In Jane Eyre, what does Jane like about the bird book? Does this tell us something about her character?

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In Chapter One of Jane Eyre, we find Jane reading Bewick's History of British Birds. On one level, Jane likes this book because of its "certain introductory pages" which she cannot "pass a blank." Strong images of birds and ideas of faraway places, like Norway, Iceland, Siberia, and the Arctic appeal strongly to Jane. She forms her own impressions of these places in her mind which are "shadowy," yet "impressive." 

But it is not just the book's aesthetic qualities which Jane appreciates. This book offers Jane an escape from the realities of life with Mrs Reed and her cousins. She is an outsider in their home and the victim of all manner of abuses. This leads her to an important conclusion in Chapter Two: "I was a discord in Gateshead Hall; I was like nobody there; I had nothing in harmony with Mrs. Reed or her children, or her chosen vassalage."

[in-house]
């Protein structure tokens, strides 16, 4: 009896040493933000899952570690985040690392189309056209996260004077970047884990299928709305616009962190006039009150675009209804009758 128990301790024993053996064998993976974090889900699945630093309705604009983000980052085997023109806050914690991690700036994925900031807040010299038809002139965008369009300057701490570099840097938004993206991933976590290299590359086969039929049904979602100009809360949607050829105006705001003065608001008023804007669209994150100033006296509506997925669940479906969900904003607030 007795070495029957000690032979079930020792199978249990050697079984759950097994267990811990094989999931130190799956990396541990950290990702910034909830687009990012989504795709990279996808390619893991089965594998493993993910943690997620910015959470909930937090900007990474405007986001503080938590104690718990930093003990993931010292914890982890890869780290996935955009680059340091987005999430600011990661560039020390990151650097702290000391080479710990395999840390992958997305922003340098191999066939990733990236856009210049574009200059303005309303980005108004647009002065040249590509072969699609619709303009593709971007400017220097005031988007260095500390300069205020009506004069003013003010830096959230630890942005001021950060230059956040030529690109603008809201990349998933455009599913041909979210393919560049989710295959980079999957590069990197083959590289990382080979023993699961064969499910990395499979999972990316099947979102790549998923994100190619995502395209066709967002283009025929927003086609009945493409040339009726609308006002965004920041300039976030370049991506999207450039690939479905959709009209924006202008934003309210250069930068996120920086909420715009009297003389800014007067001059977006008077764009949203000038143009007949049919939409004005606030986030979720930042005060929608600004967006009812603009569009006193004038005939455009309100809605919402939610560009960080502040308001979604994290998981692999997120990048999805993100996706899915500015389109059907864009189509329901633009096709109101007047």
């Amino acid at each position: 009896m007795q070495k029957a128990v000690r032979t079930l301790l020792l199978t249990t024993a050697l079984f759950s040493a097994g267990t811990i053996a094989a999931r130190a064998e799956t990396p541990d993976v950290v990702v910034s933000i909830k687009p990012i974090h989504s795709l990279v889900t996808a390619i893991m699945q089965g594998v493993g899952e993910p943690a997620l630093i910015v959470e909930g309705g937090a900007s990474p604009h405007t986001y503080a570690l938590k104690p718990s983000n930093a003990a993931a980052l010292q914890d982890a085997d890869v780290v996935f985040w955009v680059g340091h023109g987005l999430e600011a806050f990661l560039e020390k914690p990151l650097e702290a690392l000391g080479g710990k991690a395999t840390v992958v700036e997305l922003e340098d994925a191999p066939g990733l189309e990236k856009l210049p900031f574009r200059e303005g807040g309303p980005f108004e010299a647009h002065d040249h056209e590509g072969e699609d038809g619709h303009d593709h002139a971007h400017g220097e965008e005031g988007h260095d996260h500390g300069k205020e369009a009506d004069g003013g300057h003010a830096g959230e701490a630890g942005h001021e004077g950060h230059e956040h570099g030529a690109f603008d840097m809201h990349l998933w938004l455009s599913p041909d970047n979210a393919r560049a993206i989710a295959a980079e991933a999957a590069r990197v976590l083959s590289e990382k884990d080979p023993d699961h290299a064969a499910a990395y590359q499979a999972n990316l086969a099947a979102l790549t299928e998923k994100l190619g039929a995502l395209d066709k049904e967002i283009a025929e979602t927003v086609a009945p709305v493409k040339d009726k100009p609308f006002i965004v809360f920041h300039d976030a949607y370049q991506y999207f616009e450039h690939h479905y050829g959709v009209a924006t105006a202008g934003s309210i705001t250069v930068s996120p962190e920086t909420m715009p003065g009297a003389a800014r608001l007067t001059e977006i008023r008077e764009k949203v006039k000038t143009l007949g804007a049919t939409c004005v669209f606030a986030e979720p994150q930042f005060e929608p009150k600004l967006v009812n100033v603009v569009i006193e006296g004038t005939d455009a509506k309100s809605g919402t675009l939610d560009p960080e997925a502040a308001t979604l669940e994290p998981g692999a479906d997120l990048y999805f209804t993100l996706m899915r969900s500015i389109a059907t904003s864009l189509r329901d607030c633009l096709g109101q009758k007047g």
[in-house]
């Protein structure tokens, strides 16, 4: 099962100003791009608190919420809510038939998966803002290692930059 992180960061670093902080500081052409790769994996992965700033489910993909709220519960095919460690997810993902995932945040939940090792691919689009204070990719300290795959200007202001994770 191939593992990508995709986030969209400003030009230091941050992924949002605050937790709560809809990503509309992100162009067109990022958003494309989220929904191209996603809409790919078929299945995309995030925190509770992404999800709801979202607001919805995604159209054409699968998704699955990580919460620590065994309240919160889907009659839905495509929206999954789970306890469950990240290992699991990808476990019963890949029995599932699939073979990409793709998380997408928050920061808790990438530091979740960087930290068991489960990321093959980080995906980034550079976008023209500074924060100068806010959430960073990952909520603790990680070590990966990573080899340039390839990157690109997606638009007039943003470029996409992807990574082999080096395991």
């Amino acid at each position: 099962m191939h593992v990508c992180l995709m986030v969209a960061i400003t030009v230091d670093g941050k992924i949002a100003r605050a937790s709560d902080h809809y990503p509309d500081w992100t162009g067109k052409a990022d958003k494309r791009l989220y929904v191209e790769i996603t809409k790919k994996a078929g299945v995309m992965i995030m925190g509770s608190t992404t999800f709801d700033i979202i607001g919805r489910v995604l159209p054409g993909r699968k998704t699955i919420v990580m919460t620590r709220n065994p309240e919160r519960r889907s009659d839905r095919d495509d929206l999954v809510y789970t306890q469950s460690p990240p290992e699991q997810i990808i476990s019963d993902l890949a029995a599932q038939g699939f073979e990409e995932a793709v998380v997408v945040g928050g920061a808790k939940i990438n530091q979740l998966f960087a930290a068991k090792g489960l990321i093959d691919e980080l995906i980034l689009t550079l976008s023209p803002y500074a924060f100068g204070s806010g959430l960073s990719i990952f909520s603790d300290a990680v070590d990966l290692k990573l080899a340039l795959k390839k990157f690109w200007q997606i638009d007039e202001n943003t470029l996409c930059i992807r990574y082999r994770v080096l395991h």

Bewick's book, then, tells us much about Jane through its escapist qualities. Like a little bird, Jane wishes to fly away from Gateshead Hall and escape her outsider status. This sets the stage for her removal to Lowood School and her new life as the governess in the home of Mr Rochester

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